Economy

‘China attaches great importance to Modi visit’

SRINIVASAN RAMANI | Updated on: Jan 23, 2018

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We are willing to provide opportunities to increase India’s exports to Beijing: Chinese envoy

Speaking on the eve of the 65th anniversary of the establishment of Sino-Indian diplomatic relations on April 1, 1950, the Chinese Ambassador to India, Le Yucheng, emphasised the need for a renewal of ties in tune with the realities of the 21st century — a globalised world presenting new developmental challenges for its two most populous countries, China and India. The Ambassador identified several areas which, he suggested, present new avenues for cooperation between the two nations, such as infrastructure development and regional security. Excerpts from an interview:

The Chinese President Xi Jinping had paid a state visit to India in September 2014. Several agreements were signed by the two governments during the visit. Could you tell us about the implementation of these agreements?

During President Xi’s visit, the leaders of the two countries reached a consensus on building a closer developmental partnership between China and India. We had charted out a blueprint for development of our bilateral relations in the next five-ten years and opened up a new chapter in our ties. We had signed 12 agreements on trade and economic cooperation, covering fields such as industrial parks, railways, credit and leasing, with cumulative investments and financing worth $13 billion.

We are stepping up efforts to implement the outcome of President Xi’s visit. I receive various Chinese delegations visiting India almost every day, I have met with many ministers and other important members of government, and have visited some Indian cities including Mumbai, Bengaluru, Kolkata, and Amritsar. Through these meetings and visits, I deeply feel that bilateral cooperation is in full swing, especially in the fields of trade and investment.

Railways have undoubtedly been the focus of our cooperation. Experts from both sides have met several times and positive progress has been made. The feasibility studies of the project on raising the speed on the Chennai-Bengaluru-Mysore section and railway station renovation projects will be finished soon. Indian experts have gone to China to receive training in heavy haul transportation. The feasibility study for the 1,754-km long Delhi-Chennai high-speed rail corridor by the China Railway Siyuan Survey and Design Group is in full swing. Chinese companies are also involved in the bidding for feasibility studies on other sections of high-speed rail.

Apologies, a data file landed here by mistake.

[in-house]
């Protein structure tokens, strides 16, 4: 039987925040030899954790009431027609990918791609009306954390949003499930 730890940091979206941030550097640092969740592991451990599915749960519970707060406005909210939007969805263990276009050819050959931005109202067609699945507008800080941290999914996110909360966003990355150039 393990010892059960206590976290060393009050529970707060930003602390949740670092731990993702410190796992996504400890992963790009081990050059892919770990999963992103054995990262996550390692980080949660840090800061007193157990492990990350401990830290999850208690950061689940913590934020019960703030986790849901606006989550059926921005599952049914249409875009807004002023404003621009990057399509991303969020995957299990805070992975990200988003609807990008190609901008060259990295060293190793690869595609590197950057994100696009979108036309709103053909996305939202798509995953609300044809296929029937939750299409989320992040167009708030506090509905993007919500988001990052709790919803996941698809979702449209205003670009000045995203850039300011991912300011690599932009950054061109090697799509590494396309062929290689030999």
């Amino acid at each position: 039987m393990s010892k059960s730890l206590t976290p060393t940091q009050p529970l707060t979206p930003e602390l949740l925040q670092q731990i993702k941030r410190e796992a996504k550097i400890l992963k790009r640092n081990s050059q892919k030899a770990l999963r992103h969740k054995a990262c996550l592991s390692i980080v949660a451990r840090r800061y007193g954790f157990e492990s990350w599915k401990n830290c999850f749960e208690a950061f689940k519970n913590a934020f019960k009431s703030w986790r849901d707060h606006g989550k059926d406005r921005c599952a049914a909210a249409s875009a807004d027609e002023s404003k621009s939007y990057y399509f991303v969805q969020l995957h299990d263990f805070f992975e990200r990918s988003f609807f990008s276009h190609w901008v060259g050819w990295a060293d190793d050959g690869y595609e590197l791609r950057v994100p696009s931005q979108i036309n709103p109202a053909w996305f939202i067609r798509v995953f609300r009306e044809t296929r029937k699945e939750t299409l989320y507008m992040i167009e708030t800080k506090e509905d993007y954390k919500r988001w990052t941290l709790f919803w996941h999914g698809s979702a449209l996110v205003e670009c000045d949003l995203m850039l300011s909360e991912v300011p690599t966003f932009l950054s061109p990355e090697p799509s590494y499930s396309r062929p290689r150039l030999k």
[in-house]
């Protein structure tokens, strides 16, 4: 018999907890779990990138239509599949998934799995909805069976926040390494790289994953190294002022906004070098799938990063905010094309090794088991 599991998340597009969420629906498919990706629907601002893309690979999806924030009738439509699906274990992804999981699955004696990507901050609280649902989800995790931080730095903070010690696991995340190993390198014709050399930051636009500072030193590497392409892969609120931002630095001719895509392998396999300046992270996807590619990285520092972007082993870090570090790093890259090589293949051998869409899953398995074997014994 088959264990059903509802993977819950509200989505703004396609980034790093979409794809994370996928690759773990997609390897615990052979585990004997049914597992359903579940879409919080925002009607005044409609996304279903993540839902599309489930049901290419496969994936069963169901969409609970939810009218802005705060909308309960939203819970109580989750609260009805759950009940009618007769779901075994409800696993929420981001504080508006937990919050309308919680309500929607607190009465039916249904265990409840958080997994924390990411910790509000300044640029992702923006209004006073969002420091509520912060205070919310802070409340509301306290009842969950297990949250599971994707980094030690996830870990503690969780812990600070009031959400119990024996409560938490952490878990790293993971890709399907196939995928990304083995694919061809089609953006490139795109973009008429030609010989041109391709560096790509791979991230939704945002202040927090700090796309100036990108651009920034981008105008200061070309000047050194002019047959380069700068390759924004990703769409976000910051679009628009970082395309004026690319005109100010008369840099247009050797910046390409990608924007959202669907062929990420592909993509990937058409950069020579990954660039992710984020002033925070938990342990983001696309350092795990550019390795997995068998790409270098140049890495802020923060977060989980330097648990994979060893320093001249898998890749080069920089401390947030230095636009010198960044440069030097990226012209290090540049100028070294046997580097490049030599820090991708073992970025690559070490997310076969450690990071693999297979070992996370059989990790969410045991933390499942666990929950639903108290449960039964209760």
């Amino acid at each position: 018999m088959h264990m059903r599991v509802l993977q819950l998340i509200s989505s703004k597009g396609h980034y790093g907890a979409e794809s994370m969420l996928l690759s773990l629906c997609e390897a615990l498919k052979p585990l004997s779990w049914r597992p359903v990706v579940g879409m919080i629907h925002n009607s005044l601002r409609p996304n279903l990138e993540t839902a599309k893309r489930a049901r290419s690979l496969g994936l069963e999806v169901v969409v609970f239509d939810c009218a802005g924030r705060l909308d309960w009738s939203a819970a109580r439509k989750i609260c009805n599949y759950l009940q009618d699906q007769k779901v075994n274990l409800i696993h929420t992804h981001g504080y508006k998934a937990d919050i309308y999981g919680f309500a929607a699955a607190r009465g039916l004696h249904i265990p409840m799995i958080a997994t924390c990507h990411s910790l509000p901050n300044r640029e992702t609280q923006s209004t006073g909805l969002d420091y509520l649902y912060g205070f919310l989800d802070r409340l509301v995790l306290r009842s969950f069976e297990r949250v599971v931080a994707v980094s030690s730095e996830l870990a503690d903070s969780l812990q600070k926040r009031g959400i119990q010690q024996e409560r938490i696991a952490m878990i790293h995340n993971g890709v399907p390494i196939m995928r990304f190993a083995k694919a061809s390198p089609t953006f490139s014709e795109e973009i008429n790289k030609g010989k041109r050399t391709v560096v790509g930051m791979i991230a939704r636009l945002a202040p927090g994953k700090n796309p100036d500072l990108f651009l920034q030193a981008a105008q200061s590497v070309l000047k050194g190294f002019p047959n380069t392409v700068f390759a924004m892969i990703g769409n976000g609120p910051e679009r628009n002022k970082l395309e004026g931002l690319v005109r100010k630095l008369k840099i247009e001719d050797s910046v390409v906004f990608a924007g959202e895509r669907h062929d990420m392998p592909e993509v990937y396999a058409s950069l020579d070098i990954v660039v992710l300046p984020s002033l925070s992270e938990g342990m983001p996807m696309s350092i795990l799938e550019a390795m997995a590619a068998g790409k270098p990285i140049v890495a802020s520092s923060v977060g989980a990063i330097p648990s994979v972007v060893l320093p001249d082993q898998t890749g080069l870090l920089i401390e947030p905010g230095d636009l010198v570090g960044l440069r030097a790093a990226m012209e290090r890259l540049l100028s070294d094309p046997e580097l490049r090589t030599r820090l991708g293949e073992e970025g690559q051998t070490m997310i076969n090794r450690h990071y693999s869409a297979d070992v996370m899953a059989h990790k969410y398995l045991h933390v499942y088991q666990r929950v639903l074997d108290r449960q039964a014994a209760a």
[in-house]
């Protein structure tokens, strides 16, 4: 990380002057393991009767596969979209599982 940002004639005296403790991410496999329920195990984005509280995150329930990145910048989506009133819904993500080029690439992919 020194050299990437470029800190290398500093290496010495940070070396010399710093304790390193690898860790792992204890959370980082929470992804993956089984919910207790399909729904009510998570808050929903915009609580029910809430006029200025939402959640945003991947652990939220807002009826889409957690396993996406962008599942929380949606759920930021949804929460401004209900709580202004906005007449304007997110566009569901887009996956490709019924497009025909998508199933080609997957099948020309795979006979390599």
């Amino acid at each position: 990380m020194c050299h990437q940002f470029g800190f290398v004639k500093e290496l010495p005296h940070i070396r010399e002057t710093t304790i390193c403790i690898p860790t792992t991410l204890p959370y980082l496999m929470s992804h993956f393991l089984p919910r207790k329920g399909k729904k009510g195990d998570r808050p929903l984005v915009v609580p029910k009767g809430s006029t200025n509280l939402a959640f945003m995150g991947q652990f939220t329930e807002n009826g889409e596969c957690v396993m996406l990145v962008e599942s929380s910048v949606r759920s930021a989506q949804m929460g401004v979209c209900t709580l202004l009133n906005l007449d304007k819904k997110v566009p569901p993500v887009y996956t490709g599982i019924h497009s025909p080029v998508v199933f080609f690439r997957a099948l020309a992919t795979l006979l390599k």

Construction in the Pune automobile industrial park, where the plan is to invest $5 billion in three phases until 2030, will start soon. The industrial park will create around one lakh jobs and an annual output of $20 billion on completion. A well-known Chinese private company, Sany, has also set up factories in Pune and created hundreds of jobs locally. I recently attended the inauguration ceremony of Huawei’s R&D centre in Bengaluru and found that the centre employs more than 2,000 local employees. The China Huaneng Group will also invest $3 billion in Gujarat to build 4,000 MW of coal-fired power plants. Alibaba, Xiaomi and other Chinese companies are also eager to invest in India.

The year 2015 is being observed as the ‘Visit India Year’ in China. The Indian External Affairs Minister Sushma Swaraj attended its launch ceremony in Beijing in February. Now the number of Chinese citizens visiting India is growing rapidly.